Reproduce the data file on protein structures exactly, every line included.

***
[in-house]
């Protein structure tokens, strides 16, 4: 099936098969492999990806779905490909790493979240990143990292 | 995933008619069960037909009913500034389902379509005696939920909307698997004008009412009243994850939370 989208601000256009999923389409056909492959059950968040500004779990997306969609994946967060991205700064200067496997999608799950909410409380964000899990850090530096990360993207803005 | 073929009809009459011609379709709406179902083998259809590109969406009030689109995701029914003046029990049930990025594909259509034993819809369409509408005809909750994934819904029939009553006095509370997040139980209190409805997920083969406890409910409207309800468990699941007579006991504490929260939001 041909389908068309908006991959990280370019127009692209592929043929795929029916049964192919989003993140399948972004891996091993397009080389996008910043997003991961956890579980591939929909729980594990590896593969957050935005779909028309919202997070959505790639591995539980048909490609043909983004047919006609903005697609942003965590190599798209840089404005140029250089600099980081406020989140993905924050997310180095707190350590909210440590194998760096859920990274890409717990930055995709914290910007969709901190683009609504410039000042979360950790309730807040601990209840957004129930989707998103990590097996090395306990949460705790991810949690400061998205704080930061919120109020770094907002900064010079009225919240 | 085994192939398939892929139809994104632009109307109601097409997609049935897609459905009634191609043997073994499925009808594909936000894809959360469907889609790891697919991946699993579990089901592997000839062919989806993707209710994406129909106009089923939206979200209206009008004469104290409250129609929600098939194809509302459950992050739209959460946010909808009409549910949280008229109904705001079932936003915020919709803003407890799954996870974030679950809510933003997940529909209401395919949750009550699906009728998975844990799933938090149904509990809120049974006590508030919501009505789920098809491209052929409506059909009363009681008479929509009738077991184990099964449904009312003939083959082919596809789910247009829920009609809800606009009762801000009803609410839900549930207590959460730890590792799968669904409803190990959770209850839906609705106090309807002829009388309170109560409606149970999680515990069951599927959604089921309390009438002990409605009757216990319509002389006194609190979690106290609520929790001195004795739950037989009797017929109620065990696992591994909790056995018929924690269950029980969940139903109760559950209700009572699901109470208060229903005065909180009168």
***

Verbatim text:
[in-house]
């Protein structure tokens, strides 16, 4: 099936098969492999990806779905490909790493979240990143990292 | 995933008619069960037909009913500034389902379509005696939920909307698997004008009412009243994850939370 989208601000256009999923389409056909492959059950968040500004779990997306969609994946967060991205700064200067496997999608799950909410409380964000899990850090530096990360993207803005 | 073929009809009459011609379709709406179902083998259809590109969406009030689109995701029914003046029990049930990025594909259509034993819809369409509408005809909750994934819904029939009553006095509370997040139980209190409805997920083969406890409910409207309800468990699941007579006991504490929260939001 041909389908068309908006991959990280370019127009692209592929043929795929029916049964192919989003993140399948972004891996091993397009080389996008910043997003991961956890579980591939929909729980594990590896593969957050935005779909028309919202997070959505790639591995539980048909490609043909983004047919006609903005697609942003965590190599798209840089404005140029250089600099980081406020989140993905924050997310180095707190350590909210440590194998760096859920990274890409717990930055995709914290910007969709901190683009609504410039000042979360950790309730807040601990209840957004129930989707998103990590097996090395306990949460705790991810949690400061998205704080930061919120109020770094907002900064010079009225919240 | 085994192939398939892929139809994104632009109307109601097409997609049935897609459905009634191609043997073994499925009808594909936000894809959360469907889609790891697919991946699993579990089901592997000839062919989806993707209710994406129909106009089923939206979200209206009008004469104290409250129609929600098939194809509302459950992050739209959460946010909808009409549910949280008229109904705001079932936003915020919709803003407890799954996870974030679950809510933003997940529909209401395919949750009550699906009728998975844990799933938090149904509990809120049974006590508030919501009505789920098809491209052929409506059909009363009681008479929509009738077991184990099964449904009312003939083959082919596809789910247009829920009609809800606009009762801000009803609410839900549930207590959460730890590792799968669904409803190990959770209850839906609705106090309807002829009388309170109560409606149970999680515990069951599927959604089921309390009438002990409605009757216990319509002389006194609190979690106290609520929790001195004795739950037989009797017929109620065990696992591994909790056995018929924690269950029980969940139903109760559950209700009572699901109470208060229903005065909180009168």